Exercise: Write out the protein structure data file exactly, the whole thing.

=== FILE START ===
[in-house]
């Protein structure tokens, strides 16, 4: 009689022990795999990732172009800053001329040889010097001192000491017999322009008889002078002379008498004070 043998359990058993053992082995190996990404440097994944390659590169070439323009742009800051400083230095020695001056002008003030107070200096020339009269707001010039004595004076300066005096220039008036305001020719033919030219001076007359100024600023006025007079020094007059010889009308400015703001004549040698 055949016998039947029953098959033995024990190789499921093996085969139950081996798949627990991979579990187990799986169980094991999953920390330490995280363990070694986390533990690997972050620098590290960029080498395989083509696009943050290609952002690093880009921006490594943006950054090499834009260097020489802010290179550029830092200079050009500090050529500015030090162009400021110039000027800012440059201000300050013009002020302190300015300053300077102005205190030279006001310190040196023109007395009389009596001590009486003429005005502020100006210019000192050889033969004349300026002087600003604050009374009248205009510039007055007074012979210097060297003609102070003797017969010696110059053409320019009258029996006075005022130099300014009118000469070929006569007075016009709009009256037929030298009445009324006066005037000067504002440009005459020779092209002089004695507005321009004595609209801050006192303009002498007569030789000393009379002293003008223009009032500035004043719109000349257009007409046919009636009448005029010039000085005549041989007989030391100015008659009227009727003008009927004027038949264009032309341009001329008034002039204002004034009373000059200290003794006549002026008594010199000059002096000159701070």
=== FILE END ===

[in-house]
């Protein structure tokens, strides 16, 4: 009689022990795999990732172009800053001329040889010097001192000491017999322009008889002078002379008498004070 043998359990058993053992082995190996990404440097994944390659590169070439323009742009800051400083230095020695001056002008003030107070200096020339009269707001010039004595004076300066005096220039008036305001020719033919030219001076007359100024600023006025007079020094007059010889009308400015703001004549040698 055949016998039947029953098959033995024990190789499921093996085969139950081996798949627990991979579990187990799986169980094991999953920390330490995280363990070694986390533990690997972050620098590290960029080498395989083509696009943050290609952002690093880009921006490594943006950054090499834009260097020489802010290179550029830092200079050009500090050529500015030090162009400021110039000027800012440059201000300050013009002020302190300015300053300077102005205190030279006001310190040196023109007395009389009596001590009486003429005005502020100006210019000192050889033969004349300026002087600003604050009374009248205009510039007055007074012979210097060297003609102070003797017969010696110059053409320019009258029996006075005022130099300014009118000469070929006569007075016009709009009256037929030298009445009324006066005037000067504002440009005459020779092209002089004695507005321009004595609209801050006192303009002498007569030789000393009379002293003008223009009032500035004043719109000349257009007409046919009636009448005029010039000085005549041989007989030391100015008659009227009727003008009927004027038949264009032309341009001329008034002039204002004034009373000059200290003794006549002026008594010199000059002096000159701070």